Holiday sales ho-hum along
Linda Johnson (left), owner of Village True Value Hardware, talks with customer Meg Galin of La Grange about the features on different snow blowers at the shop. | Curtis Lehmkuhl~Sun-Times Media
Updated: February 11, 2013 6:10AM
LA GRANGE — Holiday sales in 2012 held steady from a year ago or were up slightly, area merchants report.
“We were pretty much the same as last year, or up just a smidge,” said Jean Kuhn, owner of Rocky Mountain Chocolate Factory in La Grange. “People are still pretty cautious with the economy.”
To grow her business, Kuhn turned to increasing corporate sales of holiday gifts, which paid off with an overall 5 percent growth in sales.
David Casey, owner of Casey’s Market in Western Springs agreed consumers are cautious.
“We didn’t really see any spike in our sales,” Casey said. “In fact, the last couple of years with the economy the way it is, it’s just been flat.”
When the economy tanked in 2007 or so, sales of meat, deli and gourmet items dipped by 8 and 9 percent the following two years, but leveled off in 2010 and 2011.
“Even in the meat business we are not recession proof,” he said. “But we’re flattered people still come back to see us for their specialty needs, and we have the tried-and-true customers who come in week in and week out all year long.”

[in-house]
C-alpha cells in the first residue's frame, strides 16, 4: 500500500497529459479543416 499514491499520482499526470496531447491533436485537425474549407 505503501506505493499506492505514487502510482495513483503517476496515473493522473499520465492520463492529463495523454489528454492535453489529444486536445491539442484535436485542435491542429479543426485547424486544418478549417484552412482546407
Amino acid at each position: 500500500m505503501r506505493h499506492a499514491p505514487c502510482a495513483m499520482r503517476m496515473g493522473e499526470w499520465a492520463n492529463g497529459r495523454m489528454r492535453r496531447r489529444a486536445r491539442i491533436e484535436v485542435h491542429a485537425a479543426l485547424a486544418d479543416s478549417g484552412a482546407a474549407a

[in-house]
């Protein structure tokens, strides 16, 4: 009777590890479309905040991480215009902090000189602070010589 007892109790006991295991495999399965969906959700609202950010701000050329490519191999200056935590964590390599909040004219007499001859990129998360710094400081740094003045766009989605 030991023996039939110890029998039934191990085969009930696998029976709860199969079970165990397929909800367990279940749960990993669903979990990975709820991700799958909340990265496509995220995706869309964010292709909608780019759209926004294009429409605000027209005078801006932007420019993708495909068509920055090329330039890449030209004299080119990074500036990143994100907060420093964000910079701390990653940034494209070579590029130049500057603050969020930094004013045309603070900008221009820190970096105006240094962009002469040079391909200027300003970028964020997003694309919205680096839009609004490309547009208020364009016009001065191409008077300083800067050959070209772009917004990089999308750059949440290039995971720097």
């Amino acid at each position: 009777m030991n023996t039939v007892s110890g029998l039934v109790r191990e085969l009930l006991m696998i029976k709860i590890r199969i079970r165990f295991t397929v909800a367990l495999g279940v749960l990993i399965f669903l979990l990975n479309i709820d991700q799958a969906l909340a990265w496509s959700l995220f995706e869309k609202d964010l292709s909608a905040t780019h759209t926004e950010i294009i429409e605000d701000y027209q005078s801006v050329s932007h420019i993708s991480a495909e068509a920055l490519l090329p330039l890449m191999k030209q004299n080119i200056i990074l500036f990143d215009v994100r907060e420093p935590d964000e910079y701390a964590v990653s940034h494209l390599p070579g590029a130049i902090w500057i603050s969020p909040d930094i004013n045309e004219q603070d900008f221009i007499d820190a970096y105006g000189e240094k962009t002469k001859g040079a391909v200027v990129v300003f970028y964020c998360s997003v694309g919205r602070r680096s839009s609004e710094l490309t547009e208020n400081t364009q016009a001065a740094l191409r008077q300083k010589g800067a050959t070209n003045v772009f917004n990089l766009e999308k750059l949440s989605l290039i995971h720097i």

Mary Ann Doehring, who owns Mary Ann’s Shoppe, also said sales of clothes and accessories were about the same this season as last year.
“It seemed to be pretty steady, though nothing to write home about,” Doehring said. “People were a little bit hesitant.”
Linda Johnson, who owns the Village True Value Hardware store in Western Springs, reported similar results.
“We’re blessed to have a community that shops local, and that’s a big plus,” Johnson said.
The lack of snow, which otherwise spurs sales of shovels, snow blowers and salt, may have been offset by milder temperatures leading to a longer decorating season and sales of related items, she said.
One novelty item that sold out and made spirits bright was a singing soap dispenser.
“It was new this year. You push the top down and when it’s locked in place, it plays Christmas tunes,” Johnson said. “You turn it another way, and soap comes out.”
Nancy Cummings, executive director of the LaGrange Business Association, said members’ feedback from at the start of the holiday season was very favorable, though results aren’t in through the end of the year.
“We had a sense early on that things were going really well, from Small Business Saturday right after Thanksgiving to the Hometown Holiday Dec. 1,” Cummings said. “A lot of merchants took advantage of bounce-back coupons, incentives to get customers in to shop at a later time.”